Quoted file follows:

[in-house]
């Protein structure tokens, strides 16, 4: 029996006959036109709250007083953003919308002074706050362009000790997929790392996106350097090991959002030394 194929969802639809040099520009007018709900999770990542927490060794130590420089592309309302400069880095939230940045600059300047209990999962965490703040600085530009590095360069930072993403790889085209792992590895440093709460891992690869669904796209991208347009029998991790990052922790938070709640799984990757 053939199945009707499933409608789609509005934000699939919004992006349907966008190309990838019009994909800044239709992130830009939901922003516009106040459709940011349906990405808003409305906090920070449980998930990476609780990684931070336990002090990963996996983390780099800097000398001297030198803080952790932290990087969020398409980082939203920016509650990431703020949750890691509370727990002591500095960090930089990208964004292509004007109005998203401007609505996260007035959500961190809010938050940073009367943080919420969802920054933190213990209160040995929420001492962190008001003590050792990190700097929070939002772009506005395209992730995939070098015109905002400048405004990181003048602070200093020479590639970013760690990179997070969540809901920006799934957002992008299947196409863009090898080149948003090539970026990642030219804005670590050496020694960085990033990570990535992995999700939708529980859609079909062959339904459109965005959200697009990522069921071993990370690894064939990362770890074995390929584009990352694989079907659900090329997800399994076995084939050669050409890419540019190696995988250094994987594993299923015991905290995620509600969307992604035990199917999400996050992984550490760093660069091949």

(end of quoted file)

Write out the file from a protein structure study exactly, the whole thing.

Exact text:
[in-house]
């Protein structure tokens, strides 16, 4: 029996006959036109709250007083953003919308002074706050362009000790997929790392996106350097090991959002030394 194929969802639809040099520009007018709900999770990542927490060794130590420089592309309302400069880095939230940045600059300047209990999962965490703040600085530009590095360069930072993403790889085209792992590895440093709460891992690869669904796209991208347009029998991790990052922790938070709640799984990757 053939199945009707499933409608789609509005934000699939919004992006349907966008190309990838019009994909800044239709992130830009939901922003516009106040459709940011349906990405808003409305906090920070449980998930990476609780990684931070336990002090990963996996983390780099800097000398001297030198803080952790932290990087969020398409980082939203920016509650990431703020949750890691509370727990002591500095960090930089990208964004292509004007109005998203401007609505996260007035959500961190809010938050940073009367943080919420969802920054933190213990209160040995929420001492962190008001003590050792990190700097929070939002772009506005395209992730995939070098015109905002400048405004990181003048602070200093020479590639970013760690990179997070969540809901920006799934957002992008299947196409863009090898080149948003090539970026990642030219804005670590050496020694960085990033990570990535992995999700939708529980859609079909062959339904459109965005959200697009990522069921071993990370690894064939990362770890074995390929584009990352694989079907659900090329997800399994076995084939050669050409890419540019190696995988250094994987594993299923015991905290995620509600969307992604035990199917999400996050992984550490760093660069091949």